Cardiovascular Damage from Diabetes Increases Your Risk of Alzheimer’s

By May 28, 2020Newsletter

Cardiovascular Damage from Diabetes Increases Your Risk of Alzheimer’s

June is Alzheimer’s & Brain Awareness Month designed to promote education of these conditions and funding for research, as there is still so much yet to learn. While the connection between Diabetes and Alzheimer’s is yet to be fully understood, research suggests that individuals with diabetes (particularly Type II) are more likely to develop Alzheimer’s or other forms of dementia. It is thought that the damage to blood vessels is due to higher levels of glucose that create oxidative stress in the vessels.

Before we move on, it is important to understand that while Alzheimer’s and dementia are often used interchangeably. They are not equivalent terms. Dementia is an umbrella term for many similar diseases that have common symptoms. Some of these diseases include Alzheimer’s, Parkinson’s, Huntington’s, Lewy body dementia, vascular dementias, and more.

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It is also important to understand that dementia is more than just memory loss, experts refer to it as fatal brain failure. This certainly seems like a blunt term, but consider the following:

  • Age is the biggest risk factor over gender, genetics, and lifestyle.
  • More than 5 million Americans are living with Alzheimer’s, by 2050 this number may triple.
  • 1 in 3 seniors die with Alzheimer’s or another form of dementia.
  • One in three cases of Alzheimer’s disease worldwide is preventable, according to research from the University of Cambridge.

These preventable cases are affected by “modifiable risk factors” such as smoking, obesity, hypertension, and diabetes. So, what’s the link between these flexible factors? They all affect your cardiovascular health!

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While each modifiable risk factor has a unique cascade involving different molecules and proteins, their end result is oxidative stress. Oxidative stress is the imbalance of free radicals that can lead to cell and tissue damage. This process naturally occurs in the body during the normal metabolic (aka breakdown) process that uses glucose, but in a healthy individual the free radicals are neutralized or removed by antioxidants.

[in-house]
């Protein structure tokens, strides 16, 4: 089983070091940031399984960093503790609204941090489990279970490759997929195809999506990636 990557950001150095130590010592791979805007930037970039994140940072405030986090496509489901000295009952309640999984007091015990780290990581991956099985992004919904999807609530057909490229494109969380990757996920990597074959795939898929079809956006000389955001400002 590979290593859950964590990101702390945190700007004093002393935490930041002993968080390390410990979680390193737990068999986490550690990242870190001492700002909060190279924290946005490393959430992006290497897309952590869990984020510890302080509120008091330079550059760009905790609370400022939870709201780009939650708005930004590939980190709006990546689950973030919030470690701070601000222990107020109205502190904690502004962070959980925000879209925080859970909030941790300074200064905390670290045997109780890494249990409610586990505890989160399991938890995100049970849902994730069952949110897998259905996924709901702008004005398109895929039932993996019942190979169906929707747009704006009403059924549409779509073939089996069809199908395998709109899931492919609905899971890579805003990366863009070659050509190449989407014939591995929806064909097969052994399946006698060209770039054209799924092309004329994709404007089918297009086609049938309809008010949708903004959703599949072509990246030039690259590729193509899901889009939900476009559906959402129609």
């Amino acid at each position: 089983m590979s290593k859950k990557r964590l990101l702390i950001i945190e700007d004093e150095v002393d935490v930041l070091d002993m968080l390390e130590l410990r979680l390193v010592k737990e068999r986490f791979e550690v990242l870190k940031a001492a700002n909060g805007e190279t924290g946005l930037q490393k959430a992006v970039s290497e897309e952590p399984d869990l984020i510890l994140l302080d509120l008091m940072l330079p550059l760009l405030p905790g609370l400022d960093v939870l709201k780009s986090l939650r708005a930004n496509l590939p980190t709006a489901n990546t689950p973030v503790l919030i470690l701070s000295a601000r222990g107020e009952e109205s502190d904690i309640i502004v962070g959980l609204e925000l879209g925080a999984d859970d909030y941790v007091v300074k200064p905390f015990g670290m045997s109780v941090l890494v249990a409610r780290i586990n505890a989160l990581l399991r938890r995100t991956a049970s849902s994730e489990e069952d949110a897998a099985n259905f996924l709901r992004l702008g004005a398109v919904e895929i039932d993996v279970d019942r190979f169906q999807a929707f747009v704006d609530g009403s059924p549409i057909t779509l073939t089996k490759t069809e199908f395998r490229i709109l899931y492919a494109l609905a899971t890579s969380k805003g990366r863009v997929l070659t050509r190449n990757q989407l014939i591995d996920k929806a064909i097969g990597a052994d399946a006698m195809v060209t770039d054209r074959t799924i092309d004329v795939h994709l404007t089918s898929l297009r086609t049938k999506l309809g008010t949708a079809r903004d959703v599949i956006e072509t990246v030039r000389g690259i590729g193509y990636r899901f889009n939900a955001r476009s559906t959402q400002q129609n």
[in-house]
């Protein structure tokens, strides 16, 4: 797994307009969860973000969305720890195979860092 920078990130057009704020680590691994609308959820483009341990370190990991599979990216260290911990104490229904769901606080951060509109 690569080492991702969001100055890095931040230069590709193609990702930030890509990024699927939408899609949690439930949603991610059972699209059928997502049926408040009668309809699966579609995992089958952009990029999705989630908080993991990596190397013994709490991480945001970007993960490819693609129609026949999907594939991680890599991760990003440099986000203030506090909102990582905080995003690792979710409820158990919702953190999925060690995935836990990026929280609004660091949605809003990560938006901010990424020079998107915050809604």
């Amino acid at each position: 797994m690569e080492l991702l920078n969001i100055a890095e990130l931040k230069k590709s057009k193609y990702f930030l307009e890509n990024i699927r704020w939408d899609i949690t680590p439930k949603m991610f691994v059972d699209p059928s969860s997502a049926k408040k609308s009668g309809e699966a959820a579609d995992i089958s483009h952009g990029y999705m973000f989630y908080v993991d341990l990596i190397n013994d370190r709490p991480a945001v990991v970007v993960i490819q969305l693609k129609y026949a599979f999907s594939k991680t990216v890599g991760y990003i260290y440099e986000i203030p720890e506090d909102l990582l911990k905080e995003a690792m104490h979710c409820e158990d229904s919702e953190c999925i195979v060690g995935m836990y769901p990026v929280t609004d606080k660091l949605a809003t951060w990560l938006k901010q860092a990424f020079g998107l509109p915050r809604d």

Specifically, patients with unregulated diabetes lack enzymes that help to regulate oxidative stress due to lower insulin levels in their body. In this case, the oxidative stress becomes a chronic issue and free radicals can build up. The cell and tissue damage that ensues affects how well the blood vessels are able to transport nutrients around the body (such as oxygen) as well as regulate what leaves the blood. Oxygen is a vital nutrient for brain function. So, if the blood vessels are compromised and unable to effectively supply the brain, not only will the brain be unable to properly signal pathways for memories of words or how to properly chew, but the brain cells can start to die.

So how can you reduce oxidative stress?

  • Work with your health care team to prevent or manage diabetes.
  • Exercise! For inspiration, check out last month’s Work-In Challenge. (link)
  • Increase antioxidant uptake via supplements, fruits, or veggies. Hint: vitamins A, C, and E are antioxidants that can be found in red meat, bell peppers, and nuts respectively.
  • Lifelong learning! Whether you read the daily newspaper or take a college course.
  • Social and cognitive engagement through book clubs, golf buddies, church groups, etc.

 Another key step is understanding how your Medicare coverage can help you prevent and fight cognitive disorders. For more details, check out our article, Will Medicare Cover Alzheimer’s Related Expenses?